Mobile, our home of sweet lunacy, has turned over a new leaf. Or a new nut, that is.

Y’all remember that local denizen, The Peanut Man, who lurked underneath the shade of the Government Street oaks for so many years hawking his roasted nuts to passersby? Well, now Mobilians have the Peanut Guy, and his nuts ain’t too shabby either.

Oh, but these aren’t the roasted variety that can sometimes leave us with the dreaded cottonmouth. This guy’s are boiled and truly delicious. All cultures across the country tend to cultivate their own local thing, their own street food fave. In the dirty South, we enjoy strip malls overflowing with crawdads, roadside satsuma stands and of course, the back-road boiled peanut. And lucky for Mobile, the Peanut Guy knows his goobers!

The Arachis hypogaea is a member of the legume family and known to grow all over the world. Archeologists claim peanuts were being enjoyed 7,600 years ago by our peanut-loving ancestors. So history is definitely on our side here. Let’s take our own George Washington Carver, the original Peanut Man of Tuskegee fame, who took the lowly peanut and devised hundreds of ways to use and eat it.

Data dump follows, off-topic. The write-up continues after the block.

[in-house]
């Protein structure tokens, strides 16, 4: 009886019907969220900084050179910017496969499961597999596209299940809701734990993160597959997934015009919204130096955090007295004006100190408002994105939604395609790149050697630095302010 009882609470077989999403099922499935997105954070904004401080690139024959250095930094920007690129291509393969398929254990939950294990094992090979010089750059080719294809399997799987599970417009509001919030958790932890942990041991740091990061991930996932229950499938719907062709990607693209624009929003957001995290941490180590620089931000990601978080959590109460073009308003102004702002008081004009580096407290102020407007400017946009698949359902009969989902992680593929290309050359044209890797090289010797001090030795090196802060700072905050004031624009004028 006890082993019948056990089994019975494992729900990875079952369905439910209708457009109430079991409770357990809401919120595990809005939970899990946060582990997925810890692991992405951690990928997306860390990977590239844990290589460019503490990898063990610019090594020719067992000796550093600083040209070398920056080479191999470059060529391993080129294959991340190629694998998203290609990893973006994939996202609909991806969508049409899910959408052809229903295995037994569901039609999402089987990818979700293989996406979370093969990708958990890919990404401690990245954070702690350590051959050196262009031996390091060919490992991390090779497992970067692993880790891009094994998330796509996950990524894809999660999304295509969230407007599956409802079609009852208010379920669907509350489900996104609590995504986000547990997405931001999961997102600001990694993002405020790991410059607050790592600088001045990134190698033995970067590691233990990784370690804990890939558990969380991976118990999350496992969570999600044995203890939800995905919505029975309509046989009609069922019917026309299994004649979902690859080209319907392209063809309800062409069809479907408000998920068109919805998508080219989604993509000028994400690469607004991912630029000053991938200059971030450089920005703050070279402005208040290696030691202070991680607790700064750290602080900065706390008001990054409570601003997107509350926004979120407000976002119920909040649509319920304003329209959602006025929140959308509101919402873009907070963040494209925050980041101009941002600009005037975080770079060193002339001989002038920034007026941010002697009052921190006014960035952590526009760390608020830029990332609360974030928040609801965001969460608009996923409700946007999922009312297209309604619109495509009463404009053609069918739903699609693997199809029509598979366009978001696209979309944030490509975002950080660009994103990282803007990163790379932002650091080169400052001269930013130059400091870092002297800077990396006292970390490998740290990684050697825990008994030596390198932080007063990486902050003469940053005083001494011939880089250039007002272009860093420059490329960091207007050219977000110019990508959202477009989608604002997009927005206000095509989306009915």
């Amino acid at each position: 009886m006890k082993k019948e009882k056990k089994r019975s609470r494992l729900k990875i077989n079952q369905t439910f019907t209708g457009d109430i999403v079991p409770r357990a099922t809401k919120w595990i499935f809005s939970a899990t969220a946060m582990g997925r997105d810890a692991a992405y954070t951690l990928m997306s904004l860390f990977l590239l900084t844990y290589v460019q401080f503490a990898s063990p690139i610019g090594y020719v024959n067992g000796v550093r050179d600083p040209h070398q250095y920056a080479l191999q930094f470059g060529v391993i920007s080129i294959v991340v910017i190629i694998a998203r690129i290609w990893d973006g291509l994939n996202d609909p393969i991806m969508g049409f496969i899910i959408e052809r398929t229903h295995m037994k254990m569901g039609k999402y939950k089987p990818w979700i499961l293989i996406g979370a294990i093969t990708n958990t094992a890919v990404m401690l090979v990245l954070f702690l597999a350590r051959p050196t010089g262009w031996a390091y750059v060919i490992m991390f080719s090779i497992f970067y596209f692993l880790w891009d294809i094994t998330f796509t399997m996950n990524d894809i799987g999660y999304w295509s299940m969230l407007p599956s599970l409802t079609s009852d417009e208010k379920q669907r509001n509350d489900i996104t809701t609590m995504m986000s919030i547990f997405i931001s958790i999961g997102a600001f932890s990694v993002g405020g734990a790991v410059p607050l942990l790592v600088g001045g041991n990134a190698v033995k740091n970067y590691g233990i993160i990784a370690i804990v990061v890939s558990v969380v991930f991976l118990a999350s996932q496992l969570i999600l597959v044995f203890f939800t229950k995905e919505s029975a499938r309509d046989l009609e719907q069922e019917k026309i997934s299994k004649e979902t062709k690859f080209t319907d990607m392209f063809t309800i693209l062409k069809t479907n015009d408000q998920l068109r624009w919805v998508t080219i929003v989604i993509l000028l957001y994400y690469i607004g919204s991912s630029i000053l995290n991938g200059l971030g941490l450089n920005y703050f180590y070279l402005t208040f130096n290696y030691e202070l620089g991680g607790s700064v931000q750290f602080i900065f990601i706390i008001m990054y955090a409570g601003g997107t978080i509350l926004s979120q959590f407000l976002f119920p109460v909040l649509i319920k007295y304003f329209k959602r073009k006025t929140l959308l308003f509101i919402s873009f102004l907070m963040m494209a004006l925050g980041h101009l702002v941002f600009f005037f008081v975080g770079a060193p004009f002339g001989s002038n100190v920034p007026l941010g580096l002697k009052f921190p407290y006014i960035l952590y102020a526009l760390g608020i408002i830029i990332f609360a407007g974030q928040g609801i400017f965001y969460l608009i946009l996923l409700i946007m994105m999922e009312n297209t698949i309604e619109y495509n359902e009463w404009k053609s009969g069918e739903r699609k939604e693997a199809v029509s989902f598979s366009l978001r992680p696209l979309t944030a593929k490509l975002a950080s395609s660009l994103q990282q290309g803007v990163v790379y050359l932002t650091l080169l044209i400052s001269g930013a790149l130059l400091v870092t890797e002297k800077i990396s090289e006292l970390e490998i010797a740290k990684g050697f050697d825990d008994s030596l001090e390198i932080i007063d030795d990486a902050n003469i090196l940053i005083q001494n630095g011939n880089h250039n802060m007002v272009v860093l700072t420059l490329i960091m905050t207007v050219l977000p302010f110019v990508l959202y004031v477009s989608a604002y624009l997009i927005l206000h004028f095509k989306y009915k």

Our farmers in the U.S. of A. tend to grow four types: the Spanish, Runner, Virginia and the Valencia. So what style of goober does the Peanut Guy hawk, you might ask? According to the man himself, the only nut allowed to enter his boiling cauldron on wheels is the sweet Valencia! And ONLY the Valencia, by God! A purist at heart no doubt. He would never blaspheme the goober with an imposter nut for the boil. His pride and experience is evident in his ability to take a raw, green goober and turn it into a culinary delight.

All hail the mighty nut, Mobile, and take a Saturday jaunt over to the corner of Cottage Hill and Demetropolis and add this boiled peanut to your list of Mobile’s must-try foods. Straight up or the Cajun spiced, try them either way with an ice-cold sudsy beverage and you will not be disappointed.

As the great “Peanuts” truth-seeker Charlie Brown once said, “In the Book of Life, the answers aren’t in the back.” But maybe some answers are buried just under the surface, if we dig a little … right next to the peanut.

Trip Blount,